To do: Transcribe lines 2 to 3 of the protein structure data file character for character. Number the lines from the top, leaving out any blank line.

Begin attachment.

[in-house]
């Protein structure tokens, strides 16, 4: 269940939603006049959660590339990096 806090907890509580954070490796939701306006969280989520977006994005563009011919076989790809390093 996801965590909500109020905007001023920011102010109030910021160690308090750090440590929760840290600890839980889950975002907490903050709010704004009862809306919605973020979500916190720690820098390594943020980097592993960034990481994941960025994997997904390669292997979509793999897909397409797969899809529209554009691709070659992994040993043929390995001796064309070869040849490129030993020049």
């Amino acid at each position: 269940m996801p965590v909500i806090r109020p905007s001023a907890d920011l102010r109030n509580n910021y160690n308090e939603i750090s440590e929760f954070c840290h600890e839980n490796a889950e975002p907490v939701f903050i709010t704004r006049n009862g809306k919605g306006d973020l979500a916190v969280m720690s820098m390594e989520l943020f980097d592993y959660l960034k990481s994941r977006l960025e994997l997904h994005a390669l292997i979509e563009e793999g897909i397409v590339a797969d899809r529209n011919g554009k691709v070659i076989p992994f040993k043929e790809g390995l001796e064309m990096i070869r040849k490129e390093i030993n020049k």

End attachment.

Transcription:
């Protein structure tokens, strides 16, 4: 269940939603006049959660590339990096 806090907890509580954070490796939701306006969280989520977006994005563009011919076989790809390093 996801965590909500109020905007001023920011102010109030910021160690308090750090440590929760840290600890839980889950975002907490903050709010704004009862809306919605973020979500916190720690820098390594943020980097592993960034990481994941960025994997997904390669292997979509793999897909397409797969899809529209554009691709070659992994040993043929390995001796064309070869040849490129030993020049």
């Amino acid at each position: 269940m996801p965590v909500i806090r109020p905007s001023a907890d920011l102010r109030n509580n910021y160690n308090e939603i750090s440590e929760f954070c840290h600890e839980n490796a889950e975002p907490v939701f903050i709010t704004r006049n009862g809306k919605g306006d973020l979500a916190v969280m720690s820098m390594e989520l943020f980097d592993y959660l960034k990481s994941r977006l960025e994997l997904h994005a390669l292997i979509e563009e793999g897909i397409v590339a797969d899809r529209n011919g554009k691709v070659i076989p992994f040993k043929e790809g390995l001796e064309m990096i070869r040849k490129e390093i030993n020049k």